When most people think of business continuity, they probably think about disaster recovery plans which big organisations bring into play after a catastrophic event. However, having plans for disaster recovery isn't just for large organsiations - small and medium sized businesses can equally find their activities disrupted by events outside their control. If unprepared for contigencies, the short and long term damage to the business can be every bit as severe.

Business continuity can even be affected by something as mundane as the weather. The severe weather which hit the North East last year had a dramatic impact on businesses and forecasters are predicting similar conditions for this winter. Sudden cold snaps can see schools closing leaving parents without childcare alternatives. If public transport services are cancelled or roads become impassable, staff can't get to work which can hit small firms with fewer staff the hardest.

In order to minimise disruptions, it's essential that business owners do all they can to mitigate the impact, and being proactive now will mean not having to rush out a last minute reactive plan on the eve of bad weather.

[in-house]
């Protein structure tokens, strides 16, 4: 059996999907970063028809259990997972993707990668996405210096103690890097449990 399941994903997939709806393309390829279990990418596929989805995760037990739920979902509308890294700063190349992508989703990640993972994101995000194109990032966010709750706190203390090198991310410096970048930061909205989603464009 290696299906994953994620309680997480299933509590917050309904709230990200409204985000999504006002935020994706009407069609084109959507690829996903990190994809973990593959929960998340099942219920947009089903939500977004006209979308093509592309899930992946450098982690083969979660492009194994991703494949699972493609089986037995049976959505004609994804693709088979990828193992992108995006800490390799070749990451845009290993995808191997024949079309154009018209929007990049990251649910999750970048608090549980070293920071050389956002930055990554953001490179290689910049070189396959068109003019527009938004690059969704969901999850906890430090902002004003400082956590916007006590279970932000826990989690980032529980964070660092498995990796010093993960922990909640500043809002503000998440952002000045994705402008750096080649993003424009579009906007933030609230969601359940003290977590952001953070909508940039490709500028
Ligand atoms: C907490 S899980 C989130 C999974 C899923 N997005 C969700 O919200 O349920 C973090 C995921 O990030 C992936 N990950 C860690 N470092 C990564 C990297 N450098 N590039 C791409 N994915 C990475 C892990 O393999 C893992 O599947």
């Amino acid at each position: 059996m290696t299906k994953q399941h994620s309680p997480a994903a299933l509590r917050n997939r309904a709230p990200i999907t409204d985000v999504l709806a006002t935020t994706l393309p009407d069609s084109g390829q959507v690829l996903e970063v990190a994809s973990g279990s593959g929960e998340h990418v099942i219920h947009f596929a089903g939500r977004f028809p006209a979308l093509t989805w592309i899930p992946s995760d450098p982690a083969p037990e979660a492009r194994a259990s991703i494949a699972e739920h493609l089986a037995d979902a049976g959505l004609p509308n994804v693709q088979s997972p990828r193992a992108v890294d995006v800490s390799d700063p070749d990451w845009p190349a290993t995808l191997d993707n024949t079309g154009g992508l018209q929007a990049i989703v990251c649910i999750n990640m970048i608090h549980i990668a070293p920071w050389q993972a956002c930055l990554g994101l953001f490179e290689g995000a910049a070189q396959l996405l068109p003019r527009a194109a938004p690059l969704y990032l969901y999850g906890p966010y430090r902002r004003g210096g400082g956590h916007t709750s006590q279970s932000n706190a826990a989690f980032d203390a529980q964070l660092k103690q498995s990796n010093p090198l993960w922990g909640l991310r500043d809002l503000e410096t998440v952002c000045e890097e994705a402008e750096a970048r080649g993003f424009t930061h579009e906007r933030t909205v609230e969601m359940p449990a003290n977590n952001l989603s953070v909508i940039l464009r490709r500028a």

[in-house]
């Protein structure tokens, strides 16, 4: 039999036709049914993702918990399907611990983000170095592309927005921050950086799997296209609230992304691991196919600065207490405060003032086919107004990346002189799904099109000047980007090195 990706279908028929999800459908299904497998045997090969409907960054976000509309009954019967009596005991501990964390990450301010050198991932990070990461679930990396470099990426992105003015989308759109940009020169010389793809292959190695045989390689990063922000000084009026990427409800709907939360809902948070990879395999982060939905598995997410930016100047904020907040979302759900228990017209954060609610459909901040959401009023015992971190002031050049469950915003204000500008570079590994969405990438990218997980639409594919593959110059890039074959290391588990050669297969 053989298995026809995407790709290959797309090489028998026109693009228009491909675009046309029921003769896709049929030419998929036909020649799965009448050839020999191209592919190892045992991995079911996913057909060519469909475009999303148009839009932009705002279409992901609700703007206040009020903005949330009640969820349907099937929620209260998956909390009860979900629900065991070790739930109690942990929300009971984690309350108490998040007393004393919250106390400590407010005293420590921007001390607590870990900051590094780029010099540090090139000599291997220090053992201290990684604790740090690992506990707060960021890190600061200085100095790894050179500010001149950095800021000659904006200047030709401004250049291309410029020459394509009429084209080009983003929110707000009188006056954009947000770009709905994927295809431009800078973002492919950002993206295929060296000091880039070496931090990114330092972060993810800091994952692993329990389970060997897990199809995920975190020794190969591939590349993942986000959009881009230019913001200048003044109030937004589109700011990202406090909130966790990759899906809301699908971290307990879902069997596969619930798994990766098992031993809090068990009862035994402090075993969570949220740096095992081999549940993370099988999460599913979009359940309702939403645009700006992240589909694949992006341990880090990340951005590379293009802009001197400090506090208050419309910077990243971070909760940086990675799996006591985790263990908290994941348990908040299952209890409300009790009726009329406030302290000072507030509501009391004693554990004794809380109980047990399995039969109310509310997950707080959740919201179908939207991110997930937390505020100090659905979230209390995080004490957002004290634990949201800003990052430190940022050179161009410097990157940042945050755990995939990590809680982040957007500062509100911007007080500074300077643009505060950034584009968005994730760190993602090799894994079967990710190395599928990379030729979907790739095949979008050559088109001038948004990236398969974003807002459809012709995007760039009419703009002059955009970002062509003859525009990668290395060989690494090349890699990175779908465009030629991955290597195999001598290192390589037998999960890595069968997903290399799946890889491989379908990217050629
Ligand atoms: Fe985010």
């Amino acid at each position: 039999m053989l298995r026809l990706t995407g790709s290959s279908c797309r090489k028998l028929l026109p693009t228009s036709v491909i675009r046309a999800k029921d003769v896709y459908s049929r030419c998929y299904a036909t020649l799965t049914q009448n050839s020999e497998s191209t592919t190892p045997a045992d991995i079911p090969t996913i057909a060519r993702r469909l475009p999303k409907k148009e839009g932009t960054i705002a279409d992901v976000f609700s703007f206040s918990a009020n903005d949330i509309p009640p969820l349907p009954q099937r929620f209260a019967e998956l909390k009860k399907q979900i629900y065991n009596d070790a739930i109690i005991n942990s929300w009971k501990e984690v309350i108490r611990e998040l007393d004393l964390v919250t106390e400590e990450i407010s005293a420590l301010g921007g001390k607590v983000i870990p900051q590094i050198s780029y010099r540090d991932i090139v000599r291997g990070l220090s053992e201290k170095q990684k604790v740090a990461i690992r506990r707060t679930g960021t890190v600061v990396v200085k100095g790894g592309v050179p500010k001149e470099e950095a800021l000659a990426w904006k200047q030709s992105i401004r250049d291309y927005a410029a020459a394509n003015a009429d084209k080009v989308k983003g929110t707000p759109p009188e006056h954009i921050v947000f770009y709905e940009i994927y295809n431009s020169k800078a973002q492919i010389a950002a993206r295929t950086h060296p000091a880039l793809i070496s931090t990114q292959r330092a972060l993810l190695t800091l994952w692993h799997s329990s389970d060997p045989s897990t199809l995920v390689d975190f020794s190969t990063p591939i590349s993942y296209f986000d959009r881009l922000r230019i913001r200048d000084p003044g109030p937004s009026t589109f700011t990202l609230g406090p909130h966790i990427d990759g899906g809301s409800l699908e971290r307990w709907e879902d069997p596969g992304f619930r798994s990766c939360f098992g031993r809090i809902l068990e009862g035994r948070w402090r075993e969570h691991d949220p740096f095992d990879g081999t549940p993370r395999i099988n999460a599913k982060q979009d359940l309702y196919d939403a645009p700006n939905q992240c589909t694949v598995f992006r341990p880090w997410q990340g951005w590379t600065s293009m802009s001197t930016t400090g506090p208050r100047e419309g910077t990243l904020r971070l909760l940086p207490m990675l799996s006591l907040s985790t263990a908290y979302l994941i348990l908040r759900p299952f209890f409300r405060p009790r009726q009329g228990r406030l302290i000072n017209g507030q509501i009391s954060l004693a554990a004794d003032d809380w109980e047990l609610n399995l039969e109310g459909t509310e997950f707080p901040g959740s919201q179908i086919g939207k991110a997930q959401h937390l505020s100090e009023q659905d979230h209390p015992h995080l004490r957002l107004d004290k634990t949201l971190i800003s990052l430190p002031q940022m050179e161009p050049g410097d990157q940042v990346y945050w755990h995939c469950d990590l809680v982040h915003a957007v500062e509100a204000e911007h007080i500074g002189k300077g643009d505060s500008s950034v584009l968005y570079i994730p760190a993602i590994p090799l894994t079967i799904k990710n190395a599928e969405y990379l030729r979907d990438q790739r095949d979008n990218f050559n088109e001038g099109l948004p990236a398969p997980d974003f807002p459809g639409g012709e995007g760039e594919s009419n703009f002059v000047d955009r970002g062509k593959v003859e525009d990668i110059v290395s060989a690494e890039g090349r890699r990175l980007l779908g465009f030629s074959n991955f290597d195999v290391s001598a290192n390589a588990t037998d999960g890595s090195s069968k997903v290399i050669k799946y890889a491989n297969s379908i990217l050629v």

Home broadband connections can be a very important continuity resource. As well as personal web and email access, when configured properly they can grant secure access to company networks, allowing workers to access work systems. The advances in remote working have made it exceptionally easy for people to access emails and important files, wherever they are working. Voice Over IP systems such as Skype allow for cheap conference calling, as well as the easy re-routing of work calls to the location of your staff. Cloud computing, which gives access to shared files and applications, can also be very useful.

Setting up a ‘virtual office’ like this is well within the reach of most organisations, so it’s definitely worth getting your IT specialists to plan for how you could allow large numbers of staff to work remotely when circumstances dictate.

More information about getting ready for winter can be found on the "Ready Scotland" website.


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